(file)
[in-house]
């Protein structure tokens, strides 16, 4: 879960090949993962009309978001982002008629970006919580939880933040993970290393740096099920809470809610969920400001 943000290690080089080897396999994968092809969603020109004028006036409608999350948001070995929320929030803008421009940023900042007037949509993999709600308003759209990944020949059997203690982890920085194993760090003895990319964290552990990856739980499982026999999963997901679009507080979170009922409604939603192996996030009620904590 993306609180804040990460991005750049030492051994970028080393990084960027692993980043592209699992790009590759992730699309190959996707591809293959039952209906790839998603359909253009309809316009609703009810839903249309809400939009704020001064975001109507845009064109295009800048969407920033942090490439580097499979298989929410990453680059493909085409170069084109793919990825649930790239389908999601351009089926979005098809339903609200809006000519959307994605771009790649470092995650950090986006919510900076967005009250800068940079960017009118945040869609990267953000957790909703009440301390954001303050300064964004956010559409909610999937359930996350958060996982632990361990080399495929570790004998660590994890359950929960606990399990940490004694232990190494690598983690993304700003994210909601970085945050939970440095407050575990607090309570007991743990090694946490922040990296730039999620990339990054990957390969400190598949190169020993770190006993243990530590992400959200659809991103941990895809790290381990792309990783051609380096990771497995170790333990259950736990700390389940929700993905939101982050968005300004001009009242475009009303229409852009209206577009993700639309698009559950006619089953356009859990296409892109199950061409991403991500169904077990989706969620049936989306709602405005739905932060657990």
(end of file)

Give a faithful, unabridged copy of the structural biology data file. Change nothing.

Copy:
[in-house]
């Protein structure tokens, strides 16, 4: 879960090949993962009309978001982002008629970006919580939880933040993970290393740096099920809470809610969920400001 943000290690080089080897396999994968092809969603020109004028006036409608999350948001070995929320929030803008421009940023900042007037949509993999709600308003759209990944020949059997203690982890920085194993760090003895990319964290552990990856739980499982026999999963997901679009507080979170009922409604939603192996996030009620904590 993306609180804040990460991005750049030492051994970028080393990084960027692993980043592209699992790009590759992730699309190959996707591809293959039952209906790839998603359909253009309809316009609703009810839903249309809400939009704020001064975001109507845009064109295009800048969407920033942090490439580097499979298989929410990453680059493909085409170069084109793919990825649930790239389908999601351009089926979005098809339903609200809006000519959307994605771009790649470092995650950090986006919510900076967005009250800068940079960017009118945040869609990267953000957790909703009440301390954001303050300064964004956010559409909610999937359930996350958060996982632990361990080399495929570790004998660590994890359950929960606990399990940490004694232990190494690598983690993304700003994210909601970085945050939970440095407050575990607090309570007991743990090694946490922040990296730039999620990339990054990957390969400190598949190169020993770190006993243990530590992400959200659809991103941990895809790290381990792309990783051609380096990771497995170790333990259950736990700390389940929700993905939101982050968005300004001009009242475009009303229409852009209206577009993700639309698009559950006619089953356009859990296409892109199950061409991403991500169904077990989706969620049936989306709602405005739905932060657990």